The most prominent attraction in the book, is a poem of some length by the editor, entitled “ The Daughter of Jaïrus." It seems to have been originally written as a companion to “ The Widow of Nain;" which has so justly entitled the author to the distinguished eminence which he holds among the most admired poets of the day. In assuring our readers that it is not a whit inferior to its predecessor, we at once render it unnecessary to make any extracts, as no one will rest contented till he has perused the whole. We shall therefore prove our assertions respecting the general excellence of the contents, by furnishing a few specimens from different parts of the work. And, first, as in duty bound, we present one of the minor contributions of the editor himself, with which the volume opens :
TIIE MADONNA AND CHILD.
O High and Holy One!
No ray of living light
Flashed on th' astonished sight,
Thine was no awful form,
Shrouded in mist and storm,
Nor didst thou deign to wear
The port, sublimely fair,
Made like the sons of clay,
Thy matchles glories lay
No pomp of outward sign
Proclaimed the Power Divine;
Thou didst not choose thy home
Beneath a lordly dome;
Nor on a soft couch laid,
Nor in rich vest arrayed,
Yet she, whose gentle breast
Was Thy glad place of rest;
Men passed her dwelling by
With proud and scornful eye;
There softer strains she heard
Than song of evening bird,
And o'er her dwelling lone
A brighter radiance shone
For there the Mystic Star
That sages led from far,
Still shed its golden light;
There, through the calm, clear night,
O happiest thou of all
Who bare the deadly thrall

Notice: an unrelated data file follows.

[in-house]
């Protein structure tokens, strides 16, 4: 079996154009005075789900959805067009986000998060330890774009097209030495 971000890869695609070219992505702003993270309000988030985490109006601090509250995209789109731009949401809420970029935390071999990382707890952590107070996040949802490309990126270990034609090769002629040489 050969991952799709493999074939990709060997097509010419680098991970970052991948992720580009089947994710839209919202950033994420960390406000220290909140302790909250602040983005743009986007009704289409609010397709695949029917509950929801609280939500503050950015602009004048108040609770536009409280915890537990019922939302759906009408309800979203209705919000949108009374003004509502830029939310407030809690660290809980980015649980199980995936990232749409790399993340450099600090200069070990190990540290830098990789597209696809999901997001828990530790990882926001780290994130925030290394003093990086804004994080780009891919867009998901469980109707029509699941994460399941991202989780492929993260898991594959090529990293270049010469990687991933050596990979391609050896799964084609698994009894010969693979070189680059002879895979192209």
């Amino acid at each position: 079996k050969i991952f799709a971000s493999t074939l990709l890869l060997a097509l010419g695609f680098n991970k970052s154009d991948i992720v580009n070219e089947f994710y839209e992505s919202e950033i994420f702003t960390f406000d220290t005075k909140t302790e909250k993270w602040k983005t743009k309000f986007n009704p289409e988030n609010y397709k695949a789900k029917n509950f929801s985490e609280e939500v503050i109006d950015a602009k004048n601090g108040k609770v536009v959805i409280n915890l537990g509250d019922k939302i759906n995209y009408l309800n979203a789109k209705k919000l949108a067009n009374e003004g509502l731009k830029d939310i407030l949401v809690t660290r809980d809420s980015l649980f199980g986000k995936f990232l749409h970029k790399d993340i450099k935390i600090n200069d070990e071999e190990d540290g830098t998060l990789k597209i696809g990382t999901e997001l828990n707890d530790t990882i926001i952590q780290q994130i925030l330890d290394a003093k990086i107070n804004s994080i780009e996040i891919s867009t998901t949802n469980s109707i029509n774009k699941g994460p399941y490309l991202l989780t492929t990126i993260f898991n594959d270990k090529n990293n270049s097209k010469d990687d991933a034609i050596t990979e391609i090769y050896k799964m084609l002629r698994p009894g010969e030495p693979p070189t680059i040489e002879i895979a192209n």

Her first of mortal birth
Brought Death to reign on earth,
Happiest of Virgins thou,
On whose unruffled brow
Blest in thy Heavenly Son,
Blest in the Holy One,
The following is from the pen of James Montgomery:
HEAVEN IN PROSPECT.
Crowns that never fade away,
Priests, and kings, and conquerors they.
To the Lamb amidst the throne :
Victory through his Cross alone !
Crying, as they strike the chords,
King of kings, and Lord of lords !"
If their robes are white as snow;
And his blood, that made them so.
Sinners once, of Adam's race;
But were saved from all by grace.
Ah! when we like them shall die,
Pp. 109, 110.
One more extract from the poetry, and then for the prose. We take at random some spirited stanzas by the Rev. H. Thompson, M. A.
THE CHRISTIAN WARFARE.
Heard ye the call divine ?
Advance thy Captain's sign!
Conquering to conquer forth He goes :
With Truth's unsullied baldrick gird
Upon thy mailed side,
Let Virtue's corslet, tried
In strife and furnace, guard thy breast;
But most, upon thy martial arm
Take Faith's impervious targe,
Amid the deadly charge.
Then forth on thy victorious way
Saw'st thou the waters foaming high?
"Tis Passion's restless sea :
'Tis stern Adversity.
Heed not-tread on the billows, cleft,
Saw'st thou the broad and arid plain?
No sheltering leaf is there,
Beneath the sultry glare
May slake his lips. Nor fear, nor fly :
The hosts that bar thy way:
A loftier Power than they
Conducts thy march ; before Him driven
True, dark Ingratitude is there,
And Disappointment cold;
Unwinds his viper fold.
Yet fear not-He whose knight thou art,
True, Earth, in treacherous charms arrayed,
With eye too wildly sweet,
To lure thy pilgrim feet.
Yet yield not. She who woos thy vows,
Say not, thy yoke is hard to bear!
But look on Him who bore
And then repine no more.
His yoke is light: His ways are rest :
Fear not, and thou shalt overcome!
Yea, through His love who led;
Twine thine unhelmed head.
Fear not! in victory thou shalt stand
Upon the glassy sea,
The pæan of the free:
“ Sing to the Lord! the fight is done!
Pr. 213—216. From the prose we shall content ourselves with one extract, for it will be a long one. We shall be forgiven, however, for giving at length a relic of the late Bishop Heber.
THE CHARACTER OF NICODEMUS. Nicodemus was a man of the highest rank among the Jews, and a Pharisee of great reputation for his learning and piety. He is described in the Gospel as a ruler, or magistrate, and as a member of their high court of Sanhedrim, or parliament; and the ancient books of the Jews are full of strange and improbable stories as to his wealth, his magnificent liberality, and the wonderful manner in which his prayers were supposed to be heard by God. His substance was calculated as sufficient to feed all Jerusalem for seven years; his daughter's marriage-bed was, in ostentation of wealth, built up with purses of money; his